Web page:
Tuesday, July 21, 2020

expert can't substitute for survey evidence (at least w/o experience w/consumer reactions)

Kurin, Inc. v. Magnolia Medical Technol., Inc., 2020 WL 4049977, No. 18-cv-1060-L-LL (S.D. Cal. Jul. 20, 2020) 

A lot going on here in this false advertising case about blood collection devices (one called Steripath); I will omit a lot of the contested claims at issue. The most broadly interesting thing: the court rejects an attempt to use a subject matter expert’s testimony to replace consumer survey evidence of deception, even though the product is specialized/bought by sophisticated entities (a situation where this technique has occasionally worked). 

The proposed expert opinion was about whether the relevant consumers, though generally familiar with FDA regulations, would have understood that “FDA registered and listed” does not mean the same thing as “FDA approved” given the regime applied to medical devices.  The opinion was based on the  proposed expert’s experience as an attorney representing medical device manufacturers before the FDA.

Kurin argued that his opinion was admissible because he “has 25 years of experience regarding FDA compliance.” But the proposed expert had no experience or expertise in market research or marketing and did not review any market surveys to form his opinion; he only infrequently interacted with purchasers of medical devices, and thus his opinion could not reliably be based on his experience. Nor did he review any literature on the topic of “medical device purchasers’ perception of statements about FDA regulatory status.” Instead, he relied on two references to Steripath’s regulatory status in an article and a presentation, although he didn’t know whether their authors would be involved in purchasing such a device.  His opinion was not admissible.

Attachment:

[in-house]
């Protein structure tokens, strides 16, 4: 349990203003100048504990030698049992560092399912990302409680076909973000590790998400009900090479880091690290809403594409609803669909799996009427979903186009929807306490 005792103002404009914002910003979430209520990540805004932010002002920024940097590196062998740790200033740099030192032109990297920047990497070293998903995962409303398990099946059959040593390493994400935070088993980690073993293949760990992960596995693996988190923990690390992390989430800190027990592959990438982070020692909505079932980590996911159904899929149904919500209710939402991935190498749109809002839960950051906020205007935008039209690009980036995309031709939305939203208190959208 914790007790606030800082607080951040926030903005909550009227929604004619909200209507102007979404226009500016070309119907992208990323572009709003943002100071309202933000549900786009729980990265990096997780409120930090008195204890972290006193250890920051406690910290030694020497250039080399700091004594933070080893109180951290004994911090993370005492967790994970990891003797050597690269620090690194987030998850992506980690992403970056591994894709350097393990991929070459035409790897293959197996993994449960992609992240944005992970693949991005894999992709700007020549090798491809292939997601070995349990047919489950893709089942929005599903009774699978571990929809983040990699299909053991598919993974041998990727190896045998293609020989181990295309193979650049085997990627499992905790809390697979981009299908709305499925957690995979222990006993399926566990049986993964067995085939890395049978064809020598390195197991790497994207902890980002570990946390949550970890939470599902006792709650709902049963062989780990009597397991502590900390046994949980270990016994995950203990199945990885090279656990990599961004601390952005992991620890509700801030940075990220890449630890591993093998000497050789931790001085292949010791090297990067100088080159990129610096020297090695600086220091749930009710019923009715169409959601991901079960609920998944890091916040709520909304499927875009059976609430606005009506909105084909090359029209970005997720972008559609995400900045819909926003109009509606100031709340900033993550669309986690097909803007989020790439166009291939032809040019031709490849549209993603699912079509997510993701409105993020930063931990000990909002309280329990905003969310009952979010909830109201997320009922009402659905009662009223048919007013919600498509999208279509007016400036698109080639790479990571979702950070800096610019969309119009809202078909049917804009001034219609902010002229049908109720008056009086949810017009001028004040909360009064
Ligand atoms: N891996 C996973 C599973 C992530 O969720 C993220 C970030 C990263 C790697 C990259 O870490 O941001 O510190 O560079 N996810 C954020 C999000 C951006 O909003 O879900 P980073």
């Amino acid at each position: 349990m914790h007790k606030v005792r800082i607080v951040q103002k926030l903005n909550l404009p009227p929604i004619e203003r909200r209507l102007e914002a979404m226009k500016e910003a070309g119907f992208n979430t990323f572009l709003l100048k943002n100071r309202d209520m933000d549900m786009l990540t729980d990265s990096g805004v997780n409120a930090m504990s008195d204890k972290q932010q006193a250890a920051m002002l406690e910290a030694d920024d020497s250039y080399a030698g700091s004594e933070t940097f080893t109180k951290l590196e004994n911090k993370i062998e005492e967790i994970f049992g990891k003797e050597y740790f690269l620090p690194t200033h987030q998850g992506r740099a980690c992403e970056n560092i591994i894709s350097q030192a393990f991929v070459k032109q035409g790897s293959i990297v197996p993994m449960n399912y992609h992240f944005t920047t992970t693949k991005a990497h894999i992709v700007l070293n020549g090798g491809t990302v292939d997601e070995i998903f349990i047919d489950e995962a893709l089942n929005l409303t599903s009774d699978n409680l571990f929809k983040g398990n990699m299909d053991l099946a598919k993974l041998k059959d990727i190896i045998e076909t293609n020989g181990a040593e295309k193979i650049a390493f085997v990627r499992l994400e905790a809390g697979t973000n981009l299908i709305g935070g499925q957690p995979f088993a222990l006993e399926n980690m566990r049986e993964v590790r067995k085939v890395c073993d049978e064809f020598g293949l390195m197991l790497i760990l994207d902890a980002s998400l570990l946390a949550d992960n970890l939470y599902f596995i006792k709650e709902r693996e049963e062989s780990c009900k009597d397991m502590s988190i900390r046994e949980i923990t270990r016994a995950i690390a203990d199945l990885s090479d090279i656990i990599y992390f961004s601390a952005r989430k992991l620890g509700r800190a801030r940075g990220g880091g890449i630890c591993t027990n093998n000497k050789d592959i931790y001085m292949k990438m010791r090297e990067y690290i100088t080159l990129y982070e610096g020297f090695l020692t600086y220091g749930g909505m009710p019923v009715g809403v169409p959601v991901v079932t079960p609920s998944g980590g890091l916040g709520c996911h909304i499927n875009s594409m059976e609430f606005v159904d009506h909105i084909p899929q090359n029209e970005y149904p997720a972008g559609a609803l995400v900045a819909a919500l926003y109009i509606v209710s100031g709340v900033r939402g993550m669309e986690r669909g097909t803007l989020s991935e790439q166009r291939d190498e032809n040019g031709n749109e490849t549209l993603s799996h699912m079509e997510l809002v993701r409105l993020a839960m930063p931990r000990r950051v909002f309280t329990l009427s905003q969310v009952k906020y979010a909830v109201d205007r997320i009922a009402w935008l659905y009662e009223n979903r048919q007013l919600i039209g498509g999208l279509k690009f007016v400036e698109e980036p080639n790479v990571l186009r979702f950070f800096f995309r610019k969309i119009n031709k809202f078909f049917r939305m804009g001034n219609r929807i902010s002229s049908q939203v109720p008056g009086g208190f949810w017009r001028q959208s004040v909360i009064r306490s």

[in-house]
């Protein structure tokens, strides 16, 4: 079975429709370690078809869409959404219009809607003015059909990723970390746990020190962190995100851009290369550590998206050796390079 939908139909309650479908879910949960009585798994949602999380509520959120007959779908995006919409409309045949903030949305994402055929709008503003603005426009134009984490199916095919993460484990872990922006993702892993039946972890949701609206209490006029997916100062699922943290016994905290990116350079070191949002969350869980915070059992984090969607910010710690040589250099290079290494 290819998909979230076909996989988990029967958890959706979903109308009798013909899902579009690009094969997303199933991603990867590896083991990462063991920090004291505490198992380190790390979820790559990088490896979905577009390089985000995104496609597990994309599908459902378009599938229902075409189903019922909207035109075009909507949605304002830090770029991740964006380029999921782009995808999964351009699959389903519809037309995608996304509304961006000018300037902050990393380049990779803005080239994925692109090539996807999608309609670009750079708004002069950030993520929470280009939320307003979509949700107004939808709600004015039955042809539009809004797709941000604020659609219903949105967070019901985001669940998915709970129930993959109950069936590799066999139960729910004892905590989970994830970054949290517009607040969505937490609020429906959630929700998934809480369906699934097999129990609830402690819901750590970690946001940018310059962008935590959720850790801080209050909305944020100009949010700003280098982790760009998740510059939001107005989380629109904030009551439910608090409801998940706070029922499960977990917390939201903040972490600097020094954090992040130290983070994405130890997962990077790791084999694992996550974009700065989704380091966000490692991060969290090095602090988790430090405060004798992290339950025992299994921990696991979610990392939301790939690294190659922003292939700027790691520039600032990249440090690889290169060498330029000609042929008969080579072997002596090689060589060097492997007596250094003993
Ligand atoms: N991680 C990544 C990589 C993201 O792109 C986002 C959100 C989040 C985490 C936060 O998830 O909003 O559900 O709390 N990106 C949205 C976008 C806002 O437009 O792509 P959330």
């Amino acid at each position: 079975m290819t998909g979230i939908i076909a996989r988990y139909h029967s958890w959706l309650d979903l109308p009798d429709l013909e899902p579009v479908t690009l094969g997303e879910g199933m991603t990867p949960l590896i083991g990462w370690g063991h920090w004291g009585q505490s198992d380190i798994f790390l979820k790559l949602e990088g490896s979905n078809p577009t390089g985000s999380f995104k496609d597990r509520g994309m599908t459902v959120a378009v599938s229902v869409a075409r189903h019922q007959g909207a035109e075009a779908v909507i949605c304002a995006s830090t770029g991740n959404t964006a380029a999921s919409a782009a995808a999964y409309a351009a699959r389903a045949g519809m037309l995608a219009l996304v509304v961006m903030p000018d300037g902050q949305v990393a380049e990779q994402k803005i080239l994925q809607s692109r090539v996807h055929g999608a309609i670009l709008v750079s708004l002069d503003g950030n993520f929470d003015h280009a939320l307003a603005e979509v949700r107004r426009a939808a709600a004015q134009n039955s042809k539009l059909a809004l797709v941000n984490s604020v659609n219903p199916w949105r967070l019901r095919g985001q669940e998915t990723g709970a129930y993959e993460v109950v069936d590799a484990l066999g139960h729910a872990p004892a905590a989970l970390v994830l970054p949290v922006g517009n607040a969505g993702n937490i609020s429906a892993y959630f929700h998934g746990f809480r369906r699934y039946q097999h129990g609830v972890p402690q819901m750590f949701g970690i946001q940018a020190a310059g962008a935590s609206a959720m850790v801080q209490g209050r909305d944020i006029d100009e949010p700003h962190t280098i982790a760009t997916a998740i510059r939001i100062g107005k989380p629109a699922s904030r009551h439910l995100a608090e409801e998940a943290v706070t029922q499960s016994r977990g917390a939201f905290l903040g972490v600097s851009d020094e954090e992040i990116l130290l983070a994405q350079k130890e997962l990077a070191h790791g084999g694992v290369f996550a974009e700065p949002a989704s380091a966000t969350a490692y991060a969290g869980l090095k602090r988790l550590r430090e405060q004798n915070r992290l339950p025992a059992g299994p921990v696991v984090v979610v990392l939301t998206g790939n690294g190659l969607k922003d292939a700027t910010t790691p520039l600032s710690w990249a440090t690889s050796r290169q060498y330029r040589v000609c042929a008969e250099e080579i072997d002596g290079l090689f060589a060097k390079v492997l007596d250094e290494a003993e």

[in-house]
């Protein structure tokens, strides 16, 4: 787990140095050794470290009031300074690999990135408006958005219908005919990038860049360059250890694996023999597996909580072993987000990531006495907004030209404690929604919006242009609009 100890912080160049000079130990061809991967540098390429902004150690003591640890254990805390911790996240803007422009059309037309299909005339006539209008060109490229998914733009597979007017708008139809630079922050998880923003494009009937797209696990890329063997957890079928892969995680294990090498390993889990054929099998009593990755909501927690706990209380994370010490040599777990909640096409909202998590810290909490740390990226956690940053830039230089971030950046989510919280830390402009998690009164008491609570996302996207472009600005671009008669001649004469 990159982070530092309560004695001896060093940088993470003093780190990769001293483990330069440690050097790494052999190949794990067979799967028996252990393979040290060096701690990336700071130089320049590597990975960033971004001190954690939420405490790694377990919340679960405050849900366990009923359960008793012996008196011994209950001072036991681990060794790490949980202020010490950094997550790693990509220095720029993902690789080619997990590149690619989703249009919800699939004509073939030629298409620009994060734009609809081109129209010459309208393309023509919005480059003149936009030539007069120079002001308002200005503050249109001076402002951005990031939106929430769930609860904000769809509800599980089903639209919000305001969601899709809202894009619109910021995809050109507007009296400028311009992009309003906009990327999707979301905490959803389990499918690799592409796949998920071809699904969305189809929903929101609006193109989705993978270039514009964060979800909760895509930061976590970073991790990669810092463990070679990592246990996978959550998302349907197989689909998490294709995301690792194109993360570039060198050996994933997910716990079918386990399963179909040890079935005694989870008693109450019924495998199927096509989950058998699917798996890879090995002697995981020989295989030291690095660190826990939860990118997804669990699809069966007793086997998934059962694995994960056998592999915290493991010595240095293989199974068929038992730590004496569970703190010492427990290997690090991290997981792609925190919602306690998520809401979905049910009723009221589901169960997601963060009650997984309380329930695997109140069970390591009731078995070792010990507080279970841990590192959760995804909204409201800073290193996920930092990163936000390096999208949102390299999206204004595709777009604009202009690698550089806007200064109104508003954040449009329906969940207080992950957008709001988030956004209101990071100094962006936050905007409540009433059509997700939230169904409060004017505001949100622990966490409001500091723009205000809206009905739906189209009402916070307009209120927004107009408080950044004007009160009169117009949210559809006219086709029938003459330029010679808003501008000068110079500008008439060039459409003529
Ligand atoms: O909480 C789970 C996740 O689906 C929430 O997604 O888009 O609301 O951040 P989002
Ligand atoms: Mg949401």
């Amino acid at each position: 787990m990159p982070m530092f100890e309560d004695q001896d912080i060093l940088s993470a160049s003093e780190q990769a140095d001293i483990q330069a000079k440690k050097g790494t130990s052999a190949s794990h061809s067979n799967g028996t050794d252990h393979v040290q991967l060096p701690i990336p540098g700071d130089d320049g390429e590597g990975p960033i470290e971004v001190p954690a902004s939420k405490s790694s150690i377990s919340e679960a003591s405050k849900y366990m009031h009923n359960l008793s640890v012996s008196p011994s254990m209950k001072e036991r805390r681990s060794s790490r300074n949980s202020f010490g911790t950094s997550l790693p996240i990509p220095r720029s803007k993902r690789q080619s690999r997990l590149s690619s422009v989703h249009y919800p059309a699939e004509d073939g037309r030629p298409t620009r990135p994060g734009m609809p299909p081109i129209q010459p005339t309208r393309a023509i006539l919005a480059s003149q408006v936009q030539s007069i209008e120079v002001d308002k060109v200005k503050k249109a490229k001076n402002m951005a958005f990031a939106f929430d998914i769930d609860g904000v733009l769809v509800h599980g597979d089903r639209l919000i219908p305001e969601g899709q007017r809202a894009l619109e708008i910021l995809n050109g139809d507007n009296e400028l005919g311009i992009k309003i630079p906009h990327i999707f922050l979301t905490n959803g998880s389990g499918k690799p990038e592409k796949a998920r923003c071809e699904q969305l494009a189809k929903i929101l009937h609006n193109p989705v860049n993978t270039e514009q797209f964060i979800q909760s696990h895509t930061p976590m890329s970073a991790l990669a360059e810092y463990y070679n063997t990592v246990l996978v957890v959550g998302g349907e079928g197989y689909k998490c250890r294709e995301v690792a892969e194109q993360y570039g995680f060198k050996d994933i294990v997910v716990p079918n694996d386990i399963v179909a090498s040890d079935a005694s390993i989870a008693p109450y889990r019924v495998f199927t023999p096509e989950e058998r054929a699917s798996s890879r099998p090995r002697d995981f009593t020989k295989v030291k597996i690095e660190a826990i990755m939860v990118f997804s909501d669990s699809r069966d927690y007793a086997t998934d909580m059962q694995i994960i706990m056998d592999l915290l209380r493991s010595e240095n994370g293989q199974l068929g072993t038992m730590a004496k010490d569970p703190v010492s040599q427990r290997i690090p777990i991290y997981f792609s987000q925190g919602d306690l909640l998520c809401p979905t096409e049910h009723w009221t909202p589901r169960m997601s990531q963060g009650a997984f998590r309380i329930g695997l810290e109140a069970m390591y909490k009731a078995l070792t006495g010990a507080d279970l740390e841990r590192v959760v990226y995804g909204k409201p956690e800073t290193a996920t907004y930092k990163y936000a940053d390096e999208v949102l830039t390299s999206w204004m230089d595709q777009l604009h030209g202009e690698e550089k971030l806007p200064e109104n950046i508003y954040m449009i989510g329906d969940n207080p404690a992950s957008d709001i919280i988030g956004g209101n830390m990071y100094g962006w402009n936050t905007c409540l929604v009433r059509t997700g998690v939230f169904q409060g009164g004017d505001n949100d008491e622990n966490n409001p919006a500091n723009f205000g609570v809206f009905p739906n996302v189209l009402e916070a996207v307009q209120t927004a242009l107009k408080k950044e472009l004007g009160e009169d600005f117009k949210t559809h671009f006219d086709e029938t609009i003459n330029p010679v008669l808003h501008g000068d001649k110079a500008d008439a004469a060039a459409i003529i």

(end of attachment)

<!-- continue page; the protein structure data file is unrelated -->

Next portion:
Other notes: While health-related claims are often held to a high standard, the court here found that certain statements were puffery. In particular, Magnolia advertised that Steripath eliminates or “virtually eliminates” false positive results. The evidence indicated that Magnolia could substantiate a false positive rate below 1%. Under the circumstances, “virtually eliminates” was puffery, as was the claim that “Steripath will ‘...significantly improve specimen integrity and the accuracy, consistency, and predictability of critical laboratory tests.’ ” 

By contrast, the statement that “Steripath is the ‘only vein-to-bottle closed blood culture collection system that is proven to virtually eliminate preventable error of blood culture contamination and false-positive results for sepsis’ ” was not puffery to the extent that Magnolia contested whether Steripath was a “closed system.” (The claim still failed based on proximate cause/harm issues.)

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